A virus-like particle-based anti-nerve growth factor vaccine reduces inflammatory hyperalgesia: potential long-term therapy for chronic pain.
Röhn TA., Ralvenius WT., Paul J., Borter P., Hernandez M., Witschi R., Grest P., Zeilhofer HU., Bachmann MF., Jennings GT.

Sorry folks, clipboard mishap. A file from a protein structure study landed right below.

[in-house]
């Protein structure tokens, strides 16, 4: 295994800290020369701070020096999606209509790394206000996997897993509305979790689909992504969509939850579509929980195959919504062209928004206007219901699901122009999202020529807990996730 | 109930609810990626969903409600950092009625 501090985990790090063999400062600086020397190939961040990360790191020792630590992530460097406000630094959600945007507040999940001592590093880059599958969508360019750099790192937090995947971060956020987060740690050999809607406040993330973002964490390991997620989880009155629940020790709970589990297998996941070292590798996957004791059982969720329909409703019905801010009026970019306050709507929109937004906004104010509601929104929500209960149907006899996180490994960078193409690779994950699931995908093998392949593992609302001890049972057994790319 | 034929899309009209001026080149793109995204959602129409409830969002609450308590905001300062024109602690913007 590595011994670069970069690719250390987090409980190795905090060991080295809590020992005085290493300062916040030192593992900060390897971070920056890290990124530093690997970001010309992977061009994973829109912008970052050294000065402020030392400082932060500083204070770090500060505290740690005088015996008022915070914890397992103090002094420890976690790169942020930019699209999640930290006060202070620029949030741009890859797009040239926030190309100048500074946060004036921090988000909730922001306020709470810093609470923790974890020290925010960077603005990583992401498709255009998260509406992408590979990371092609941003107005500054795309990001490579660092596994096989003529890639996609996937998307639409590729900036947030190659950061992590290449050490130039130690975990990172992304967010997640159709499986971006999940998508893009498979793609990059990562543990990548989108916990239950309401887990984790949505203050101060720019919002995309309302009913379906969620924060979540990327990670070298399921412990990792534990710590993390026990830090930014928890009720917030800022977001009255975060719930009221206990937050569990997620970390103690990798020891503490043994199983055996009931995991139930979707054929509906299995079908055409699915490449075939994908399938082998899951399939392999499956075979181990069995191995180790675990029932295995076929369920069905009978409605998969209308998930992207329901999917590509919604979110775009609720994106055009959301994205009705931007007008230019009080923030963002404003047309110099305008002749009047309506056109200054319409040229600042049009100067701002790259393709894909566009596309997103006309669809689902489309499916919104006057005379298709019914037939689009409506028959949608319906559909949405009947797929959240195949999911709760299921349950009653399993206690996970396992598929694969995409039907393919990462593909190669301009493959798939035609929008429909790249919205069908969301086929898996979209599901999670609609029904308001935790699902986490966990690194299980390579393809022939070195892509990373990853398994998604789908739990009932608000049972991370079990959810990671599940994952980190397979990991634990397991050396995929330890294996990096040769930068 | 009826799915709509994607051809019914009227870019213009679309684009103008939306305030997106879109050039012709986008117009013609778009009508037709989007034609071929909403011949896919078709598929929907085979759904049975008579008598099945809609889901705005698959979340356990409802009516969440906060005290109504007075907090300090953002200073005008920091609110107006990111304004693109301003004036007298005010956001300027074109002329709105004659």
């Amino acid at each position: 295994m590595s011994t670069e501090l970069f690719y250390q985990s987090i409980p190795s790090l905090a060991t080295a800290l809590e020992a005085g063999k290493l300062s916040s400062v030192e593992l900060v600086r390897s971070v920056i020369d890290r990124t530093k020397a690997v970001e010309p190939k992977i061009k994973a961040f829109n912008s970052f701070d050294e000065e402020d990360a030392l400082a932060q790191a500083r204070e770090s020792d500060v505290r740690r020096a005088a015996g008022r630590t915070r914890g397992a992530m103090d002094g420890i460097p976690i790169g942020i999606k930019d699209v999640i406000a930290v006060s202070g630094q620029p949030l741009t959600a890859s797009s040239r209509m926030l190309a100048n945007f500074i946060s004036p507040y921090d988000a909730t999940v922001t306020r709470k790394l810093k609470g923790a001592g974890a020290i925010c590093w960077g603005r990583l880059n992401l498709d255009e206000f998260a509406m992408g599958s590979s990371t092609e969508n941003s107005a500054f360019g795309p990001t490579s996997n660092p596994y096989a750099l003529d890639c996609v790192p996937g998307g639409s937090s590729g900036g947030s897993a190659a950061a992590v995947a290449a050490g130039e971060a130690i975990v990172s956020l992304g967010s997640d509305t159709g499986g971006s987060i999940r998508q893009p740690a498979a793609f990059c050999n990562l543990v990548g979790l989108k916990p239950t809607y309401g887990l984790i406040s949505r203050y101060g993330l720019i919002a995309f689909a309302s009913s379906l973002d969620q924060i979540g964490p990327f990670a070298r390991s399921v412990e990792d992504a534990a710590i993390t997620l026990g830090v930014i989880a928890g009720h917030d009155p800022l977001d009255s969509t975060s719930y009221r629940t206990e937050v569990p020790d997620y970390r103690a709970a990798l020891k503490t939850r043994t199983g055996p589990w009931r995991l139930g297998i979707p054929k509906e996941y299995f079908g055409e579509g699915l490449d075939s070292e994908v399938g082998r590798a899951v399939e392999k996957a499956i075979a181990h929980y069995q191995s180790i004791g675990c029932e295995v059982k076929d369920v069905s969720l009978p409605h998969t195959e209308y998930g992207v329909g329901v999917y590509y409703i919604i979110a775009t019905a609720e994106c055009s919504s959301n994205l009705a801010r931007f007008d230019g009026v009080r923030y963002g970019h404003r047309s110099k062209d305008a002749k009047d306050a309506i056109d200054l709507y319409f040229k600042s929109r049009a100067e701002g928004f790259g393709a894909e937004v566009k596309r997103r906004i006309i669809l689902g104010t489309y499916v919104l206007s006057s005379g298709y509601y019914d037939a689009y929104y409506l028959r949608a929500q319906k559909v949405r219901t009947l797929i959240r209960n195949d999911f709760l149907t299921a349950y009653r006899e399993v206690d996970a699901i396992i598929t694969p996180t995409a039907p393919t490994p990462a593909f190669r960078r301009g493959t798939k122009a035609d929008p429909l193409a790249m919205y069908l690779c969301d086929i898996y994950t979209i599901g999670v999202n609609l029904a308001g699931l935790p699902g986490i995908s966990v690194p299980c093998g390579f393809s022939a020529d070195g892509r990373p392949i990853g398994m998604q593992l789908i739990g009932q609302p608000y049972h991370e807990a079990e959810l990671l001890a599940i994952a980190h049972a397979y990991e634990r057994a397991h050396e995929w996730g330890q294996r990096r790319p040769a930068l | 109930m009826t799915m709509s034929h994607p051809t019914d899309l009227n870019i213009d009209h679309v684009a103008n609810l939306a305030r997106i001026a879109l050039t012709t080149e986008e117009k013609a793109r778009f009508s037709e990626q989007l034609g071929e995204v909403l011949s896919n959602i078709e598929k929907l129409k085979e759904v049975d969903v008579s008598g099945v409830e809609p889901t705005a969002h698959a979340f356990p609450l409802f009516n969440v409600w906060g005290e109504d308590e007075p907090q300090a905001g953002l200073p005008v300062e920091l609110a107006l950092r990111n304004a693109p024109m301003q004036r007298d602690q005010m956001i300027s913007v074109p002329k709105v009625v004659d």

Chronic pain resulting from inflammatory and neuropathic disorders causes considerable economic and social burden. For a substantial proportion of patients, conventional drug treatments do not provide adequate pain relief. Consequently, novel approaches to pain management, involving alternative targets and new therapeutic modalities compatible with chronic use, are being sought. Nerve growth factor (NGF) is a major mediator of chronic pain. Clinical testing of NGF antagonists is ongoing, and clinical proof of concept has been established with a neutralizing mAb. Active immunization, with the goal of inducing therapeutically effective neutralizing autoreactive Abs, is recognized as a potential treatment option for chronic diseases. We have sought to determine if such a strategy could be applied to chronic pain by targeting NGF with a virus-like particle (VLP)-based vaccine. A vaccine comprising recombinant murine NGF conjugated to VLPs from the bacteriophage Qβ (NGFQβ) was produced. Immunization of mice with NGFQβ induced anti-NGF-specific IgG Abs capable of neutralizing NGF. Titers could be sustained over 1 y by periodic immunization but declined in the absence of boosting. Vaccination with NGFQβ substantially reduced hyperalgesia in collagen-induced arthritis or postinjection of zymosan A, two models of inflammatory pain. Long-term NGFQβ immunization did not change sensory or sympathetic innervation patterns or induce cholinergic deficits in the forebrain, nor did it interfere with blood-brain barrier integrity. Thus, autovaccination targeting NGF using a VLP-based approach may represent a novel modality for the treatment of chronic pain.